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Exchange for the better

Last week, I brought readers up to date on the long-running issue of withholding tax or exchange of information being considered by EU member states.

Thankfully – for the UK, that is – it seems a system founded on full disclosure of information has been settled on, with exceptions made for some states including Luxemburg, Belgium and Austria, which retain an interim right to withhold tax.

Luxemburg proposed that certain types of investment fund should be excluded from the provisions and this has apparently been accepted. It is understood that a revised draft directive incorporating the proposals and transitional exclusions is now being prepared.

Given the strength of the Eurobond market in London, the UK had always opposed withholding tax. As clear evidence of this, draft regulations were published last November setting out improved information reporting procedures in respect of savings income.

From April 2001, the Inland Revenue can require banks and other savings institutions paying interest to report the amounts paid to non-resident individuals as well as to residents. Interest payments covered include interest paid on bonds and gilts, interest distributions made by bond funds, foreign dividends and redemption proceeds of discounted securities.

The new arrangements for information exchange mean current rules on withholding tax for financial institutions acting as paying and collecting agents are abolished.

Payments made to companies, including mutual funds and life companies, will be excluded from these provisions unless the payers of interest to such persons are already subject to reporting provisions.

For 2001/02, the UK authorities will only receive details of payments of interest made to individuals resident in EU states, the Isle of Man, Channel Islands, any other UK overseas territory and any other country with which the UK has reached agreement on information exchange.

Provisions are included that could impact on nominee arrangements. If an individual who is beneficially entitled to interest needs to disclose his identity to the payer to receive gross interest, this information will form part of what will be included as part of the reporting arrangements.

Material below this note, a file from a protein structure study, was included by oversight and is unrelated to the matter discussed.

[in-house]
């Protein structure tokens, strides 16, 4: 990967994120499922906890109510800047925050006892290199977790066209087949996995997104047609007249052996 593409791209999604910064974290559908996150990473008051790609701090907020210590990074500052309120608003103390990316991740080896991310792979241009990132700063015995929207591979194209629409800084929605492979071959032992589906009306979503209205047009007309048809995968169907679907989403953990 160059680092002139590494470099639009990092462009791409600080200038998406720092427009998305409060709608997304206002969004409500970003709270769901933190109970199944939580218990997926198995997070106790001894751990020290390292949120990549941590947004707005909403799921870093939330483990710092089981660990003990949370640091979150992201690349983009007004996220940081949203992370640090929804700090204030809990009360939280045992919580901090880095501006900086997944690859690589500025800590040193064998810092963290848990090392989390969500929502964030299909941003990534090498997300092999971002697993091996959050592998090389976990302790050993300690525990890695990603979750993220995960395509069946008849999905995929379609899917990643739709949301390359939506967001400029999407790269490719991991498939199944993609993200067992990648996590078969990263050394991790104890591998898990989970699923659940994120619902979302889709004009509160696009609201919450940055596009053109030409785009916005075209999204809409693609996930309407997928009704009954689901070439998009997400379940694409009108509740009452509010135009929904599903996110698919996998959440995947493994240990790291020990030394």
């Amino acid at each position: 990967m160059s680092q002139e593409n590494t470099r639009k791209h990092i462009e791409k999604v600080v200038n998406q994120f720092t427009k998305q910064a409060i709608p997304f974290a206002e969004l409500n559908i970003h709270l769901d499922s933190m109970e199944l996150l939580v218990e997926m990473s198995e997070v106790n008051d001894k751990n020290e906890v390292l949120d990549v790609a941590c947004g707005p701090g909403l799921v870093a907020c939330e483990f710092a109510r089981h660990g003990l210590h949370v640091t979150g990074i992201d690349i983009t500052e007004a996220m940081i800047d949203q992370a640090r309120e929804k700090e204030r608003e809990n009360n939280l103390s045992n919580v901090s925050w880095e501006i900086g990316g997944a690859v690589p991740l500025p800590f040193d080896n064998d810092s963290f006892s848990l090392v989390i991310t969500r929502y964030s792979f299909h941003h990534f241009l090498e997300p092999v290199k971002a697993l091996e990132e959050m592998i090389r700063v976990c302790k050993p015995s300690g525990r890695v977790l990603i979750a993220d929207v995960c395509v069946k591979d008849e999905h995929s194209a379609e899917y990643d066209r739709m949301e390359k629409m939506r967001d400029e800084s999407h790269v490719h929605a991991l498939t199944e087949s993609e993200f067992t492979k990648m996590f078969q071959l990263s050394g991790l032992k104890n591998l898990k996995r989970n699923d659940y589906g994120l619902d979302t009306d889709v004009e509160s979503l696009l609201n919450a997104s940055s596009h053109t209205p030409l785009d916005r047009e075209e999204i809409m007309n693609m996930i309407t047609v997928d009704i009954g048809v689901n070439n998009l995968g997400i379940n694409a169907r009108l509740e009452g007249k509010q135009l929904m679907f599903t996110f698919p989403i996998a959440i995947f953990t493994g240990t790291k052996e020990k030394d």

Once in receipt of this information, the UK authorities will be in a position to fulfil their duties under the forthcoming EU directive on disclosure of information including, in some cases, the true identity of the beneficial owner of interest.

There is a growing importance attached to information sharing in the EU. In the UK, a resident is liable for UK tax on worldwide income arising, with only non-UK domiciliaries being assessed on the remittance basis. Of course, the UK has many double-tax agreements with other countries and there is also unilateral relief but – subject to the rules for non-UK domiciliaries – the rules on liability to UK tax remain.

Many EU citizens invest outside their country of residence so greater information on the non-resident interest produced will doubtless be of value to help combat non-declaration and evasion.

It is worth noting that neither the proposed EU directive nor the UK provisions will apply to dividends from, say, collective investments or to any aspect of investments in insurance policies.

For the UK-resident investor, gross interest can still be received from abroad although not, it seems, from states with transitional relief from the disclosure rules. The rules on the taxation of gains and income under offshore funds and chargeable event gains under offshore policies will also remain the same. So, for the vast majority of UK-resident investors, the factors impacting on the assessment of the attraction or otherwise of offshore investments remain unchanged. Remember, these provisions aim to stamp out evasion, not legitimate tax deferment.

It is worth the time of any adviser to non-UK but EU-resident individuals and UK residents investing in the EU to keep in mind these emerging rules. The impact of EU legislation, even if tax harmonisation looks to be off the current agenda, continues to be felt in such directly relevant areas as the investments underlying collective investments, pension funds and the marketing and regulation of pan-European financial services.

It is impossible to ignore legislation and practice emerging from the EU, which serves to increase further the knowledge requirements for any forward-looking adviser operating in any EU jurisdiction.


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